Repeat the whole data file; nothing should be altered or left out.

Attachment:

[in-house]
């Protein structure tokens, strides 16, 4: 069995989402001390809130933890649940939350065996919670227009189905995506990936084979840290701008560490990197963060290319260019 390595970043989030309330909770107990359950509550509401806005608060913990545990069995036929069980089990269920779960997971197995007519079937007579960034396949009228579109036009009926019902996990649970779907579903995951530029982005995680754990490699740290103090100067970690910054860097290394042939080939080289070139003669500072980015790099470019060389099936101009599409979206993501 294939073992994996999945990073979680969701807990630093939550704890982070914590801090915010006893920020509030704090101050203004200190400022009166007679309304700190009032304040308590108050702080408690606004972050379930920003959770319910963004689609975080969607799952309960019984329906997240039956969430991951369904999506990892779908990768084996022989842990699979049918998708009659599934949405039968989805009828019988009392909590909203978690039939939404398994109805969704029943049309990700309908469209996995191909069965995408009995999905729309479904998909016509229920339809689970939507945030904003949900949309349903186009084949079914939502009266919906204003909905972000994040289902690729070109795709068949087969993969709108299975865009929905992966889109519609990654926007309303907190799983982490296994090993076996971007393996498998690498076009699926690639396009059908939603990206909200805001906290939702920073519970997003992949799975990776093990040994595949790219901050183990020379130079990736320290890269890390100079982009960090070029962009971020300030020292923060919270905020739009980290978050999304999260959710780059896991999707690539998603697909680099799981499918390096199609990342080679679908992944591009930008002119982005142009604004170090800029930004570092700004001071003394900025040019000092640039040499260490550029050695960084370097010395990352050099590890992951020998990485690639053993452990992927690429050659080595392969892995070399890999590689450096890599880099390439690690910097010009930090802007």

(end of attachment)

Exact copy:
[in-house]
């Protein structure tokens, strides 16, 4: 069995989402001390809130933890649940939350065996919670227009189905995506990936084979840290701008560490990197963060290319260019 390595970043989030309330909770107990359950509550509401806005608060913990545990069995036929069980089990269920779960997971197995007519079937007579960034396949009228579109036009009926019902996990649970779907579903995951530029982005995680754990490699740290103090100067970690910054860097290394042939080939080289070139003669500072980015790099470019060389099936101009599409979206993501 294939073992994996999945990073979680969701807990630093939550704890982070914590801090915010006893920020509030704090101050203004200190400022009166007679309304700190009032304040308590108050702080408690606004972050379930920003959770319910963004689609975080969607799952309960019984329906997240039956969430991951369904999506990892779908990768084996022989842990699979049918998708009659599934949405039968989805009828019988009392909590909203978690039939939404398994109805969704029943049309990700309908469209996995191909069965995408009995999905729309479904998909016509229920339809689970939507945030904003949900949309349903186009084949079914939502009266919906204003909905972000994040289902690729070109795709068949087969993969709108299975865009929905992966889109519609990654926007309303907190799983982490296994090993076996971007393996498998690498076009699926690639396009059908939603990206909200805001906290939702920073519970997003992949799975990776093990040994595949790219901050183990020379130079990736320290890269890390100079982009960090070029962009971020300030020292923060919270905020739009980290978050999304999260959710780059896991999707690539998603697909680099799981499918390096199609990342080679679908992944591009930008002119982005142009604004170090800029930004570092700004001071003394900025040019000092640039040499260490550029050695960084370097010395990352050099590890992951020998990485690639053993452990992927690429050659080595392969892995070399890999590689450096890599880099390439690690910097010009930090802007």